If ever there were a Brad Pitt performance worthy of awards talk, surely it’s the actor’s turn in the unexpectedly sophisticated Moneyball, a film that, among other things, boasts a gratifying display of movie-star maturation. Unaided by his legendary torso, or age makeup from a crackerjack team of digital artists (who, let’s face it, were the true recipients of that 2008 nomination), Pitt settles oh-so-comfortably into the gently weathered skin of Billy Beane, the Oakland A’s general manager who led a pack of undervalued nobodies to almost-victory in the team’s 2002 season. An overhyped star player turned bemused industry vet, Beane undoubtedly resonated with Pitt, who, unsurprisingly, holds a producing credit here, and fought through the film’s multiple rewrites and director swaps. It’s anyone’s guess whether or not the character identification was more influential than, say, the humility of fatherhood or the at-long-last release from the shackles of heartthrobdom, but on screen, Pitt has never been more enjoyable or interesting to watch, those oft-accentuated, around-the-eye wrinkles emblematic of the rich nuances that have long been lacking in his work.
Erin Brockovich (#1–10 of 3)
Ed Howard: You selected Steven Soderbergh’s Solaris as the film from the last few years you believe to be unfairly overlooked, and it’s not hard to see why you chose it. There are few types of films that are more often overlooked and forgotten, en masse, than the amorphous category of the “remake.” Fairly or unfairly, critics tend to be inherently skeptical of remake projects, even if audiences flock to genre remakes like The Texas Chainsaw Massacre or the “reboots” of franchises like Friday the 13th and Halloween. In Soderbergh’s case, his film couldn’t even be called a commercial success; it was more or less a flop whose memory has almost completely faded from the popular imagination in just a few short years. When Soderbergh’s film came out in 2002, I skipped over it for the same reason that I suspect a lot of other people did: by all appearances, it was yet another Hollywood “updating” of a classic film from years before, a film that if you ask me didn’t really need to be revisited. Andrei Tarkovsky’s 1972 Solaris is a classic of the science fiction genre, as well-loved and admired among art-cinema fans as Stanley Kubrick’s more popularly known 2001: A Space Odyssey, to which Tarkovsky was directly responding in making his own film. Moreover, the 1961 novel of the same name by Stanislaw Lem is also a classic, one of the greatest works of sci-fi literature (and a personal favorite of mine). Soderbergh was stepping into tremendous shoes by attempting to tell this story, and I’m sure he realized that this film would inevitably be compared to its predecessors, making it difficult to evaluate on its own terms.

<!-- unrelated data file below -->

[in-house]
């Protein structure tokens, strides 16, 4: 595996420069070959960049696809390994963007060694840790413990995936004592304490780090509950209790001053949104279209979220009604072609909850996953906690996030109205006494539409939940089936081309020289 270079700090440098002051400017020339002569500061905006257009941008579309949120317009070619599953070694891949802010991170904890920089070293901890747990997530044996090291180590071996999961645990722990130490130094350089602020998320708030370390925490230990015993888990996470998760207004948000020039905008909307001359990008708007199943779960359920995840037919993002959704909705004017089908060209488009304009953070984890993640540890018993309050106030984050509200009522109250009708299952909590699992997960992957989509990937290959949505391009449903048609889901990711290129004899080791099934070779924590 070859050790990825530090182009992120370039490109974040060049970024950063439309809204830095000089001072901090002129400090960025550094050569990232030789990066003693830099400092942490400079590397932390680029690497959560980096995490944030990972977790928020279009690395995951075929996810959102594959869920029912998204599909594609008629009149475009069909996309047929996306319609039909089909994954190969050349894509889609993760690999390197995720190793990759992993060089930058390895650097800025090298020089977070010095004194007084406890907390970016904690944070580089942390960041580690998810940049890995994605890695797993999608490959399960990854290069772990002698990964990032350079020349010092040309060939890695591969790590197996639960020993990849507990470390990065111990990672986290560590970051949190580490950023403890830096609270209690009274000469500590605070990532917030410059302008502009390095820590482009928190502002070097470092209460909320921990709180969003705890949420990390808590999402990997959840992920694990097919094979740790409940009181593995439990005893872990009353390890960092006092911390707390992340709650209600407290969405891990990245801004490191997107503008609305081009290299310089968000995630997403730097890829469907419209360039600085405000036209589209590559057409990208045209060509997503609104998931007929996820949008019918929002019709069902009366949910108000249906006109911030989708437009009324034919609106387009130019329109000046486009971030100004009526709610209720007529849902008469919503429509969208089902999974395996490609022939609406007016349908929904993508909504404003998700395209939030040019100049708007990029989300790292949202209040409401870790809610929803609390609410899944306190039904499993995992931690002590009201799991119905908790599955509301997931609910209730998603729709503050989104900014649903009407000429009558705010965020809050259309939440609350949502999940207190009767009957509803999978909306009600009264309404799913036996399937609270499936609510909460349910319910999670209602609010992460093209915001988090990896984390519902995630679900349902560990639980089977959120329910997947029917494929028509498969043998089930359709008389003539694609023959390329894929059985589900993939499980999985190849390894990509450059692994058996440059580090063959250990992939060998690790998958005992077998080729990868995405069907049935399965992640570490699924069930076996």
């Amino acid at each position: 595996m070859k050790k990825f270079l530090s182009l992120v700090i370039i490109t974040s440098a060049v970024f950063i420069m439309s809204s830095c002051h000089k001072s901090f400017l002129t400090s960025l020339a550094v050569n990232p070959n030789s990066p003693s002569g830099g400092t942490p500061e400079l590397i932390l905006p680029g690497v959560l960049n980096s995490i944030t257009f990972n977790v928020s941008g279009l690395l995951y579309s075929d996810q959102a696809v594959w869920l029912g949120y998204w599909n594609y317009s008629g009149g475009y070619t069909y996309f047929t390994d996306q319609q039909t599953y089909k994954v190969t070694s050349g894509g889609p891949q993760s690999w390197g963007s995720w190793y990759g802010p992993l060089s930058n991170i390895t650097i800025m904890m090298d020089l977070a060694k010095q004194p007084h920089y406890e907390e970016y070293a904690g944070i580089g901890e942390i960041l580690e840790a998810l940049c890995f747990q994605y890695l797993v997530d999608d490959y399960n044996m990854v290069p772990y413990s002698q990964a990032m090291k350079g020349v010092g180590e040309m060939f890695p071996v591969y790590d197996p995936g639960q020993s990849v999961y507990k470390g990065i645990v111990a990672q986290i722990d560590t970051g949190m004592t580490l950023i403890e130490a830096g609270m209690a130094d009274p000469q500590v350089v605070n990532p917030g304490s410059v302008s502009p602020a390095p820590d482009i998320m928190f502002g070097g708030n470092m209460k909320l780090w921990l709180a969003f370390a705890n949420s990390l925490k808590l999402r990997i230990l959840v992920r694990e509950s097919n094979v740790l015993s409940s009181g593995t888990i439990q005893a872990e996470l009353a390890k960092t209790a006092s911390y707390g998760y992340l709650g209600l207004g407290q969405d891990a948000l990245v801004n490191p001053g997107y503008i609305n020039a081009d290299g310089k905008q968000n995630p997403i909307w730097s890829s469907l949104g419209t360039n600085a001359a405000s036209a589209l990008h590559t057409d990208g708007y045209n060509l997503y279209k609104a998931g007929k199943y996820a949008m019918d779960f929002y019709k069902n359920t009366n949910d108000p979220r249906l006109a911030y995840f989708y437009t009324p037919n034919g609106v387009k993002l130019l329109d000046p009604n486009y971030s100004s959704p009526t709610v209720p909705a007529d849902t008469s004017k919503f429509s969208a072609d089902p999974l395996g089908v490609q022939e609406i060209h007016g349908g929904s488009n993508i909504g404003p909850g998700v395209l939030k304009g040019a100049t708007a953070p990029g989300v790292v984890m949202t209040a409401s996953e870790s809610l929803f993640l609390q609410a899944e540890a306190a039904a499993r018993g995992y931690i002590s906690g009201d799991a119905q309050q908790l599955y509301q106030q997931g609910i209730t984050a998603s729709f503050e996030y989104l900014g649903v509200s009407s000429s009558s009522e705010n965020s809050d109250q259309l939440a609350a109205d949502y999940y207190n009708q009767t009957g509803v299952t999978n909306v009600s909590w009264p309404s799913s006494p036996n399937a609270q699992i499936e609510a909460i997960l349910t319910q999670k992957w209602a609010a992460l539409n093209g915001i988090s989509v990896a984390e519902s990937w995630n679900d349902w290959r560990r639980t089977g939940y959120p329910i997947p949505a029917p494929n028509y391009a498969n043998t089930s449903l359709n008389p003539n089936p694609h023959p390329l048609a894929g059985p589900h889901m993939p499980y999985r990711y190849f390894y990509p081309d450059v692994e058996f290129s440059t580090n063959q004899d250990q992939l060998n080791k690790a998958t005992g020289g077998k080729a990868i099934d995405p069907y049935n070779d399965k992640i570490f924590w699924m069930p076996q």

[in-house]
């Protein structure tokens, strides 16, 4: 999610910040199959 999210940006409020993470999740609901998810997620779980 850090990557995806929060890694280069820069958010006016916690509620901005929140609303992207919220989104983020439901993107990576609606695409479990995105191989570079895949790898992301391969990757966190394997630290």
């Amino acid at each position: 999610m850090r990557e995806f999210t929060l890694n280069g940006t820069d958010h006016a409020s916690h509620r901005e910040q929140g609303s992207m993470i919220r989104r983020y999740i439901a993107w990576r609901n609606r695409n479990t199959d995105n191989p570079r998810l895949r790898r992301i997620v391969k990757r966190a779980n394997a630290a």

The question then becomes: on its own terms, what is Soderbergh’s Solaris? What was his rationale for revisiting a classic story? What does he bring to the film to make it his own? Does this new Solaris deserve its current obscurity or should it be remembered simultaneously with its predecessors (or even elevated above them)? I have my own opinions on these questions, but for now I’m interested to know what you think. Does what I’ve described gibe with your own reasons for picking this film? And why do you think Soderbergh’s Solaris deserves a second look?
This isn’t Oscar time. It’s Ed time. Edward Copeland, that is.
Last year, the film blogger, House contributor and compulsive list-checker and poll-taker asked readers to submit their choices for the Worst Best Picture winner of all time; then, for karmic balance, he followed up with a poll of the Best Best Picture winners.
This time, Ed’s running a dual poll of the Best Best Actress winners, and the Worst. He’s asking for just five candidates in each category—and to save you the trouble of Googling, he’s helpfully supplied chronological winners lists right there in each post.
Ed’s instructions: “Rank both your best best actress and your worst best actress choices from 1-5, with 1 being the best, 5 the worst. Each No. 1 vote will get 5 points, No. 2 votes will get 4 points, etc. I will unveil the results on the eve of Oscar nominations, which this year will be Tuesday, Jan. 23, so the deadline for ballots will be midnight Friday, Jan. 19., central time. Send your ballots to firstname.lastname@example.org Since I’ve heard some confusion, I want to clarify the ranking. Both the best and the worst lists’ rankings work the same: Give your best best No. 1, give your worst worst No. 1. Keep going down with the slightly less good and slightly less bad for your top 5 in each category.”
Here’s my ballot, which I’ve already sent to Ed.